History of the GED Tests
To date, there have been four generations of GED Tests; the original
GED Tests released in 1942, the 1978 series, the 1988 series, and the
current series released in 2002. While the academic content areas in
which candidates are assessed—English language arts
(literature/reading), social studies, science, and mathematics—have not
changed, the priorities and assumptions by which proficiency in these
areas is assessed have evolved. Since the GED Tests assess academic
skills and knowledge typically developed in a four-year program of high
school education, it is of utmost importance to the GED Testing Service
that the GED Tests continue to evolve as secondary education evolves.
The first generation of tests, developed in 1942, reflected an
industrial era, when a high school education was sufficient for many
jobs. By the time this series was retired in 1977, more than 40 percent
of test-takers took the tests for employment reasons—evidence that this
level of education qualified people for many entry-level positions.
During this period, 37 percent of test-takers indicated plans for
further study. Content knowledge was assessed in a traditional manner.
The English test focused on the correctness and effectiveness of
expression, while success in social studies, science, and literature
depended on interpreting reading material.
By the mid-1970s, the closing cusp of the industrial age, changes in
secondary curricula and public attitudes toward education made necessary
a review of the GED test specifications. As a result, a second
generation of tests was introduced in 1978. This series was
- a shift in emphasis from science and social studies reading
materials to a separate reading test
- a transition away from recall of facts toward application of
conceptual knowledge and evaluation of presented information
These tests retained an emphasis on high school outcomes, but
introduced real-life contexts (such as work or home settings) and
reading materials (schedules, newspaper articles) relevant to adults.
The release of John Naisbitt’s Megatrends in 1982
characterized a heightened awareness worldwide of the shift from an
industrial to an information society—one characterized by a commonplace
use of technology, global awareness, and participatory democracy. As
these changes affected adults, the GED Testing Service initiated a
five-year review that drew on the expertise of professionals from all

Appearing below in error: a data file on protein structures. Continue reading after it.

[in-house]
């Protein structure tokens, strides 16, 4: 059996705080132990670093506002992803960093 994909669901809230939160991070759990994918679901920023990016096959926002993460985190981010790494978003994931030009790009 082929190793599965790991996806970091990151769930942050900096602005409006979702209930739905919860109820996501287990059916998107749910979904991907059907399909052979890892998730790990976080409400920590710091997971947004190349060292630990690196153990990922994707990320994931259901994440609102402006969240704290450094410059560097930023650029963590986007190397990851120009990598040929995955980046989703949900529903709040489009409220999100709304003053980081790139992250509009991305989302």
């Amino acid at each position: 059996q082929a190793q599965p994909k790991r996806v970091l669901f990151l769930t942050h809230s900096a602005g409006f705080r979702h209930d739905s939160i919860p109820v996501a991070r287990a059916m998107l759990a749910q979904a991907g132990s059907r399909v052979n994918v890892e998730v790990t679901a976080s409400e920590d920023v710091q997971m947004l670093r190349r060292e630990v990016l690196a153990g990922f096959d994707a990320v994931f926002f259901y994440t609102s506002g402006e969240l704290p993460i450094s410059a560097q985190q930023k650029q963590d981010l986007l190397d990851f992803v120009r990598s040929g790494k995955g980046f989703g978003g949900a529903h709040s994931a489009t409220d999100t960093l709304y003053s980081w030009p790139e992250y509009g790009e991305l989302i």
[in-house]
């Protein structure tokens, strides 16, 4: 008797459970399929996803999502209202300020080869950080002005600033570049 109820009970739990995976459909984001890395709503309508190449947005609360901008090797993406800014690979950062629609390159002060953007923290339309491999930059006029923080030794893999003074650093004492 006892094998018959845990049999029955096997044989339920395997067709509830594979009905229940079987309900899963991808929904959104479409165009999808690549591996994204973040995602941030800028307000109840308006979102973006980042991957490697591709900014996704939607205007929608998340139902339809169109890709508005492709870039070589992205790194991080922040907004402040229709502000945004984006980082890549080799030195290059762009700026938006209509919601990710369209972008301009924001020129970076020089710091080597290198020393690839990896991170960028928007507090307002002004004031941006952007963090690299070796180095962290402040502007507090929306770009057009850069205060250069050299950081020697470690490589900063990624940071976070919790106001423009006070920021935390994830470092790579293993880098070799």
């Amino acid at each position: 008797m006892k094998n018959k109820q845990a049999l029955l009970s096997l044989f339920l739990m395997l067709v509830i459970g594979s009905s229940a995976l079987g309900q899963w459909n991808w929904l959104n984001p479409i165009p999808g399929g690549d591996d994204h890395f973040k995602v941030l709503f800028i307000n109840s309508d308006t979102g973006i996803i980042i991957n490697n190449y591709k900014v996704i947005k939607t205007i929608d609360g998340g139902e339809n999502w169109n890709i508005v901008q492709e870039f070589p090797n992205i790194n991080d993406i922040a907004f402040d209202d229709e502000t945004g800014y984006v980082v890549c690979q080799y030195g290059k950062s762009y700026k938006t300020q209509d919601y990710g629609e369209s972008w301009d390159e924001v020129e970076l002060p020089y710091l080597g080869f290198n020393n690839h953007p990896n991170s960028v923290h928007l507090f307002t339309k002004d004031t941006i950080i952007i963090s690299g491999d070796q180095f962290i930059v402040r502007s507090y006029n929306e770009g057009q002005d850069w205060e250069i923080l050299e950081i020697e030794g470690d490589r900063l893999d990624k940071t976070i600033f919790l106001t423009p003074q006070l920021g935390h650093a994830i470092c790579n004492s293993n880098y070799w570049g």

sectors of adult education. Again affirming the GED Tests’ academic
content areas, the panel recommended five changes:
- addition of a direct writing sample (essay)
- an increased emphasis on critical thinking and problem-solving
- an increased reflection of the diverse roles adults play in
- greater emphasis on understanding the sources of societal change
- an increase in contextual settings relevant to adults
In addition to the changes in the GED Tests, there was also a shift
in candidates’ reasons for taking the tests. More than 65 percent of
candidates said they are taking the tests for entry into postsecondary
education, while 30 percent reported taking the tests for employment
Today, a high school diploma remains the primary ticket to many
entry-level jobs. In many cases, it’s also the prerequisite for
advancement in employment, occupational training, and postsecondary
education. Change is indeed sweeping education and the workplace.
Content standards developed at the national and jurisdictional level
form the basis for the changes that are part of the 2002 Series GED
Tests. A panel of experts representing the core academic disciplines of
English-language arts, mathematics, science, and social studies proposed
these changes. In keeping with the focus on adults who use the GED
credential to gain entry both to the workplace and to postsecondary
education in an information-based society, the panel recommended four
enhancements to the current GED Tests.
CollegeInfo.com Features Top Online Universities and campus-based colleges in your area. Enroll today.Online MBA Programs allow you to earn your MBA from home. Find CollegeInfo.com.Start Earning Your Online Business Degree. Find business administration degree programs at CollegeInfo.com.Searching For The Best Pharmacy Schools? Find pharmacy degree programs at CollegeInfo.com.